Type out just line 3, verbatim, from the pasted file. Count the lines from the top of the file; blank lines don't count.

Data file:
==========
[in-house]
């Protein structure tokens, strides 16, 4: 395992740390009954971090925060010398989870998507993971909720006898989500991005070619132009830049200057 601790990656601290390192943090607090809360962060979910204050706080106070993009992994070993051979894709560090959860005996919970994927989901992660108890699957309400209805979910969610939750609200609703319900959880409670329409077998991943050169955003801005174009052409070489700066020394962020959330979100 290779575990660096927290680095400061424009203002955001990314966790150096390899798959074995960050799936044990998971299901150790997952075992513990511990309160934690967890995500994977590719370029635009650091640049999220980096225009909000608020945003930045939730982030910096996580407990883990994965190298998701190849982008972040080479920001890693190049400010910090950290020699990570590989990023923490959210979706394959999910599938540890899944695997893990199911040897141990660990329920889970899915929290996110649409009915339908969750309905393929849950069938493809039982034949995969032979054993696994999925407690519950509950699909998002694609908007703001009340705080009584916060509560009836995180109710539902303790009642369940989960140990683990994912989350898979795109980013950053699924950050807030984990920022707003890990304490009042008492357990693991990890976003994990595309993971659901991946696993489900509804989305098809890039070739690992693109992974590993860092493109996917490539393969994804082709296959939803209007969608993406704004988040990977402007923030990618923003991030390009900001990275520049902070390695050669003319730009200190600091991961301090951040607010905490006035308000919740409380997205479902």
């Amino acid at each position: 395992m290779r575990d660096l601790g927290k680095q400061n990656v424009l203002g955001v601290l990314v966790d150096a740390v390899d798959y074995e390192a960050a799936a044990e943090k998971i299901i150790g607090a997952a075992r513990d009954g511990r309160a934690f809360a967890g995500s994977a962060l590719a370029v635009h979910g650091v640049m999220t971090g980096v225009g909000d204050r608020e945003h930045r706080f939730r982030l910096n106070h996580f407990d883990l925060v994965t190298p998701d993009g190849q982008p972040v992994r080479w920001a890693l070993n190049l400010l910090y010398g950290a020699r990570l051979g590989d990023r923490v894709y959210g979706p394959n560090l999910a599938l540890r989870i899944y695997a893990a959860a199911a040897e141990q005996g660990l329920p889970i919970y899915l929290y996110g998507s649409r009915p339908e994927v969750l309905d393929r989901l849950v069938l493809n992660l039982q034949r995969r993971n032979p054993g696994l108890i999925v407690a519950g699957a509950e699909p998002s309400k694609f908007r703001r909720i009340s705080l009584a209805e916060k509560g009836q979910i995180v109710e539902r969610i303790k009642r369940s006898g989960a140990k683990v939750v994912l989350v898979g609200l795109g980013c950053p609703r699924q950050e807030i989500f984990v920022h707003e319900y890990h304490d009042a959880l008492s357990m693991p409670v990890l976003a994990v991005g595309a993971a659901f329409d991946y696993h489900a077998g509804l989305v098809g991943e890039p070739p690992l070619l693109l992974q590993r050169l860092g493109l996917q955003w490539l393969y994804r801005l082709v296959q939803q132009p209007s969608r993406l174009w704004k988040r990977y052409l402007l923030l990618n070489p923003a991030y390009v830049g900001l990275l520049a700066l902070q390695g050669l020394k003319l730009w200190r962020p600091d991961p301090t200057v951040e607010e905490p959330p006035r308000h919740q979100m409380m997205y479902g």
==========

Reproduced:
């Amino acid at each position: 395992m290779r575990d660096l601790g927290k680095q400061n990656v424009l203002g955001v601290l990314v966790d150096a740390v390899d798959y074995e390192a960050a799936a044990e943090k998971i299901i150790g607090a997952a075992r513990d009954g511990r309160a934690f809360a967890g995500s994977a962060l590719a370029v635009h979910g650091v640049m999220t971090g980096v225009g909000d204050r608020e945003h930045r706080f939730r982030l910096n106070h996580f407990d883990l925060v994965t190298p998701d993009g190849q982008p972040v992994r080479w920001a890693l070993n190049l400010l910090y010398g950290a020699r990570l051979g590989d990023r923490v894709y959210g979706p394959n560090l999910a599938l540890r989870i899944y695997a893990a959860a199911a040897e141990q005996g660990l329920p889970i919970y899915l929290y996110g998507s649409r009915p339908e994927v969750l309905d393929r989901l849950v069938l493809n992660l039982q034949r995969r993971n032979p054993g696994l108890i999925v407690a519950g699957a509950e699909p998002s309400k694609f908007r703001r909720i009340s705080l009584a209805e916060k509560g009836q979910i995180v109710e539902r969610i303790k009642r369940s006898g989960a140990k683990v939750v994912l989350v898979g609200l795109g980013c950053p609703r699924q950050e807030i989500f984990v920022h707003e319900y890990h304490d009042a959880l008492s357990m693991p409670v990890l976003a994990v991005g595309a993971a659901f329409d991946y696993h489900a077998g509804l989305v098809g991943e890039p070739p690992l070619l693109l992974q590993r050169l860092g493109l996917q955003w490539l393969y994804r801005l082709v296959q939803q132009p209007s969608r993406l174009w704004k988040r990977y052409l402007l923030l990618n070489p923003a991030y390009v830049g900001l990275l520049a700066l902070q390695g050669l020394k003319l730009w200190r962020p600091d991961p301090t200057v951040e607010e905490p959330p006035r308000h919740q979100m409380m997205y479902g």